Obama criticizes ‘ownership society’

Illinois Democrat brings in record Washington Days crowd

? Rising Democratic star U.S. Sen. Barack Obama on Friday wowed the party faithful at a record-breaking event as he outlined what he said was the difference between President Bush’s values and traditional American values.

“The reason they don’t believe that government has a role in solving national problems is because they think government is the problem,” Obama said to approximately 1,500 people at the Kansas Democratic Party Washington Days convention.

Obama, a Democrat from Illinois, said Bush’s political philosophy consists of giving tax breaks and encouraging “everyone to go buy your own health care, your own retirement and security, your own child care, your own schools, your own private security forces, your own roads, your own levees.

“It’s called the ownership society. In our past there has been another name for it; it’s called social Darwinism. Every man or woman for him or herself,” he said.

Obama said Americans were desperate for leaders to lift the country over the politics of selfishness, anxiety and cynicism.

“We know that government can’t solve all our problems, and we don’t want it to.

“But we also know that there are some things we can’t do on our own. There are some things we do better together.

“We have an individual responsibility but we also have a collective responsibility to each other,” he said.

Republican Party Chairman Tim Shallenburger said most Kansans supported the president and national Democrats probably hurt Democrats’ efforts in Kansas. “I don’t see us losing ground,” he said of this year’s elections.

Senator Barack Obama, D-Illinois, center, shakes hands with Topekan Ted Ensley as Obama is escorted by Gov. Kathleen Sebelius to the ballroom of the downtown Topeka Ramada Inn, in this file photo. Late Friday, Obama selected Delaware Sen. Joe Biden for the Democratic ticket, ending a frenzy of speculation that also swirled around Sebelius, who was considered by most political observers as among the top tier of possible nominees.

Obama, whose grandparents were from Augusta and El Dorado, compared their plight of starting a family during the Great Depression and World War II, with the uncertainty of today.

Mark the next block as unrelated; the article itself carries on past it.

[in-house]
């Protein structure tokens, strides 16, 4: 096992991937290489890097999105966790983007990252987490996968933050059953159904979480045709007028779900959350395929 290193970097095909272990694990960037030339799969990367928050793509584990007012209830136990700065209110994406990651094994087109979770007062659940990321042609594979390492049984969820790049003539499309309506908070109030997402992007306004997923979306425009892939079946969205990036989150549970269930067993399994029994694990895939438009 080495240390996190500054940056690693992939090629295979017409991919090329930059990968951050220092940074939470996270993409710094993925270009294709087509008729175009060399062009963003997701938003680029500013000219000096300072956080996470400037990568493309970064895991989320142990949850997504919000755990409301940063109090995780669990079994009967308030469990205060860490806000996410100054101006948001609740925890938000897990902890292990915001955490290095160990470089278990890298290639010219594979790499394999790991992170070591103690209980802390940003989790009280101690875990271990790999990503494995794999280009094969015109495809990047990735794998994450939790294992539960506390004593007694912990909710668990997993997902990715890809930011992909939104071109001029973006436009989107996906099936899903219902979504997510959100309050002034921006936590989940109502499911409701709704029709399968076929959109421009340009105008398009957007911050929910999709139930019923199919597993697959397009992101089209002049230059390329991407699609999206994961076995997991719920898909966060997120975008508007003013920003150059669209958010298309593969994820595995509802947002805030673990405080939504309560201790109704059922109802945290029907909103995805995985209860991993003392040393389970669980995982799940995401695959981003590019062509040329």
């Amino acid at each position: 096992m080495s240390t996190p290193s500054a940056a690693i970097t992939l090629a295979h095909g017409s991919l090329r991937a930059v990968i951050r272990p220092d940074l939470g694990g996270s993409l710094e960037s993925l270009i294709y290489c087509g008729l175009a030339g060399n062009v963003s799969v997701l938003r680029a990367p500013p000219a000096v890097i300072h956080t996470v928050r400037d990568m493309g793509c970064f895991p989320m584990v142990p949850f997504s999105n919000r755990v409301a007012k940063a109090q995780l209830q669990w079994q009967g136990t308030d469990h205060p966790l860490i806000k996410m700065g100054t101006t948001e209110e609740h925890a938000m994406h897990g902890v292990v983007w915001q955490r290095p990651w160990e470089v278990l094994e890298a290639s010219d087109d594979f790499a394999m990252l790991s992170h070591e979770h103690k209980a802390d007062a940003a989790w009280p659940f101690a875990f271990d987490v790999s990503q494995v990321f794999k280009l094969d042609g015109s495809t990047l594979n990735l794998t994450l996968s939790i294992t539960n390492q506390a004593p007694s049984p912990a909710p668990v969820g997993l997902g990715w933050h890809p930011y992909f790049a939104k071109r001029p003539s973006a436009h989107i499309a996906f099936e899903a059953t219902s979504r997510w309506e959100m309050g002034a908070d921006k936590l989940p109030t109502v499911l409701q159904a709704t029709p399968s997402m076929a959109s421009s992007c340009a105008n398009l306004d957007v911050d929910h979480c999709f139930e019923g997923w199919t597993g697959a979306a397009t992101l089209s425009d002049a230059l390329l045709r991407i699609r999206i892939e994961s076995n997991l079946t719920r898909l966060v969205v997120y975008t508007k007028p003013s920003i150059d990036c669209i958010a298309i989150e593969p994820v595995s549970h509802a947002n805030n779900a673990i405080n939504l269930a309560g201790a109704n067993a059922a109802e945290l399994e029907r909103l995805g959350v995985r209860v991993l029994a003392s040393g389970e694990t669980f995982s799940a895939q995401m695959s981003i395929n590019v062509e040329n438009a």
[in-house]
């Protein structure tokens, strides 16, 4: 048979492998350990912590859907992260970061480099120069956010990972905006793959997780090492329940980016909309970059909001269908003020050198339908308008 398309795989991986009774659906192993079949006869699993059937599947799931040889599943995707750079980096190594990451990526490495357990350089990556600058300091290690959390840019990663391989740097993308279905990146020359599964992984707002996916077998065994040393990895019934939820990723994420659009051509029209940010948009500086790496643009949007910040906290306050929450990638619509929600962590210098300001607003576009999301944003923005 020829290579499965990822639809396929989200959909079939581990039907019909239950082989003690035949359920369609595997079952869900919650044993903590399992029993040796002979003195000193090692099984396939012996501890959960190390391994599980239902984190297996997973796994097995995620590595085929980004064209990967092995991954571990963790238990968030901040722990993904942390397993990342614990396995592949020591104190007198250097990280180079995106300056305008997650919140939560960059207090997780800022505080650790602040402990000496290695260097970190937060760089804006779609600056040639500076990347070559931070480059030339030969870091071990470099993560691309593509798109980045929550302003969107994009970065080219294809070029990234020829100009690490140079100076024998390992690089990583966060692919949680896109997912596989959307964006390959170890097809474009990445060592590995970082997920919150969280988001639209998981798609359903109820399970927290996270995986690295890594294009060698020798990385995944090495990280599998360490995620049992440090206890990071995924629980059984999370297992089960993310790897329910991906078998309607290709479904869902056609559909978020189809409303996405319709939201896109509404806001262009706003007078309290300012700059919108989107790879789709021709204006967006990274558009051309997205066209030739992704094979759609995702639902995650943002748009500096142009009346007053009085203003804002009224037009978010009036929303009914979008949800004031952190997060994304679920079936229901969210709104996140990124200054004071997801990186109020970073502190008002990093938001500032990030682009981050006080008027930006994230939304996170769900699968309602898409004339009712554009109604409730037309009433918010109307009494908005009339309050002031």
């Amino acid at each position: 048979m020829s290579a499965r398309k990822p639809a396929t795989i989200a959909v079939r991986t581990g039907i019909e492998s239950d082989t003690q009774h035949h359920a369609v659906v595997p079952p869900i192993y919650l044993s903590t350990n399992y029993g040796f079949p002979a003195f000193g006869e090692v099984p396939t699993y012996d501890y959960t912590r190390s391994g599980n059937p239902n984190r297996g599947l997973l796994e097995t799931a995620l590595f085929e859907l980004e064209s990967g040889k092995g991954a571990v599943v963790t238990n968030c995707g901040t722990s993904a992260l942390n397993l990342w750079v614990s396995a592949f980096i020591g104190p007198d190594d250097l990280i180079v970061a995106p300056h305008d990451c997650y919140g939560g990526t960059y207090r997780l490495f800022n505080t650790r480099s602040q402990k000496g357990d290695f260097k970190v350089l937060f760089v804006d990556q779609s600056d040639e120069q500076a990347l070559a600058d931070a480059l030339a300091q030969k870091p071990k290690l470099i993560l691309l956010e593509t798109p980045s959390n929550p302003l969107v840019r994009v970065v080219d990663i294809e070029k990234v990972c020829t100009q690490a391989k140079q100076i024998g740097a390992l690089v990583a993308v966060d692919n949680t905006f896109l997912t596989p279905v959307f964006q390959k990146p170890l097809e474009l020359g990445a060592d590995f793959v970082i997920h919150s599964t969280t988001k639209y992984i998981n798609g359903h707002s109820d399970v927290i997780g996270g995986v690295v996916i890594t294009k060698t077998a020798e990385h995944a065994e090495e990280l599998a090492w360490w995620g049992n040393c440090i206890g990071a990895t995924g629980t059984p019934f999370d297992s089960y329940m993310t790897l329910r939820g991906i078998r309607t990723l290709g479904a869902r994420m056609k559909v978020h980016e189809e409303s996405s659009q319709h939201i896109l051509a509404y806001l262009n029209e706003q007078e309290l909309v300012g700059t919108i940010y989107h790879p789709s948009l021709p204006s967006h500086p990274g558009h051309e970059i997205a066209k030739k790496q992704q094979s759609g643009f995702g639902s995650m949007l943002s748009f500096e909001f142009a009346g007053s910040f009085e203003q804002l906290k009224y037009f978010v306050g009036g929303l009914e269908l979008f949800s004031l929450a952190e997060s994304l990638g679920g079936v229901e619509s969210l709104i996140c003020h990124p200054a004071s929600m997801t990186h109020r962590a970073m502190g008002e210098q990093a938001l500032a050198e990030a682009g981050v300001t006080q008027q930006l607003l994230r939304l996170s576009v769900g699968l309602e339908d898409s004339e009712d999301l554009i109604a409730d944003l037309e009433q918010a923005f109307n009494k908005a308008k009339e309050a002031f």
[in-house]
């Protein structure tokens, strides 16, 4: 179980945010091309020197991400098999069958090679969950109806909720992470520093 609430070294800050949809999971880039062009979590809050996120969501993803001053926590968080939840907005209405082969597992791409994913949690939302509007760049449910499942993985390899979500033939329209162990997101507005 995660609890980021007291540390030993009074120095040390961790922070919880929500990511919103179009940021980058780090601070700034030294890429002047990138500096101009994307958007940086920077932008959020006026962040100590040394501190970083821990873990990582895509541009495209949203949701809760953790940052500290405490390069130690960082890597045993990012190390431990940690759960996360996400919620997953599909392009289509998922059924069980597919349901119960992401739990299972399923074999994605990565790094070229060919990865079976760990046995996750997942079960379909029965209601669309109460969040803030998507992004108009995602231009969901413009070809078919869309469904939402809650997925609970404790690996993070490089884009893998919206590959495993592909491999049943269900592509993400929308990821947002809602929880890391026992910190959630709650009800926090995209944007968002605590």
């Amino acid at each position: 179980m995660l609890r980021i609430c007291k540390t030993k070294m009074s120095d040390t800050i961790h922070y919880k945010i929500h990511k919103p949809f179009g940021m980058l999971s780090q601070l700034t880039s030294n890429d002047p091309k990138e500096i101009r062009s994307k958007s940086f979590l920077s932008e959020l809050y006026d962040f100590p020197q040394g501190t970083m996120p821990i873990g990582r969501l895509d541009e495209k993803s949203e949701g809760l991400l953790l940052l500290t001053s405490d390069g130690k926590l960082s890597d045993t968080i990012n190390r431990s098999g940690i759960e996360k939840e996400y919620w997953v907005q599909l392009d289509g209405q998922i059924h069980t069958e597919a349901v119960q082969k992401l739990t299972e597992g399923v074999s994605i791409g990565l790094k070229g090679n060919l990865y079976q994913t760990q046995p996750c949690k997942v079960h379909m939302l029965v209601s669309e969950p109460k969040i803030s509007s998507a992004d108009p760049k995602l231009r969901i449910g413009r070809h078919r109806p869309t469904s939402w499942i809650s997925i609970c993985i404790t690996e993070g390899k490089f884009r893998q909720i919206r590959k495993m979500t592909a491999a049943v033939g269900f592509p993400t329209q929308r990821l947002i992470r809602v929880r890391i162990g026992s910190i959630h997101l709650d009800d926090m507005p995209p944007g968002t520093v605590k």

Obama, 44, was elected to the U.S. Senate in 2004, the same year in which he gained prominence after his keynote address during the Democratic Party national convention.

While Obama’s speech Friday focused on differences between Democrats and Republicans on the national scene, Kansas Democrats, vastly outnumbered by Republicans, welcomed GOP members.

“We believe that competence and qualifications are more important than politics and party labels,” Gov. Kathleen Sebelius said speaking before Obama.

She said Democrats must “continue to build bridges to Kansans who are Democrats but they just don’t know it yet.”

Approximately 1,150 people paid $125 per plate to eat and hear Obama speak at the Ramada Inn Downtown, and another 200 paid $20 per ticket to watch the speech on closed-circuit television in an overflow room.

It was the largest Washington Days event in recent memory.

“I think Democrats are coming back,” state Rep. Bob Grant, of Cherokee, said as he took in the crowd.

Democrats hope to make gains. In addition to Sebelius seeking her second term, U.S. Rep. Dennis Moore, whose district includes east Lawrence, is seeking a fifth term. And Democrats believe they have a good shot at unseating Atty. Gen. Phill Kline with newly turned Democrat Paul Morrison, the Johnson County district attorney.

Numerous Lawrence politicians and party workers attended the event. Rep. Barbara Ballard led the crowd in singing the national anthem, and the Rev. Peter Luckey, a pastor at Plymouth Congregational Church, led the prayer.

About 50 Kansas University Democrats made the trip.

“There are specific races that we will hold onto and also make some gains. I’m very excited about the Paul Morrison race,” said Elizabeth Willard, a senior political science major from St. Louis.

Nate Thames, a senior from Wichita and vice president of the KU Democrats, said he was impressed with the turnout of KU students. “These are college kids on a Friday night coming to Topeka,” he noted.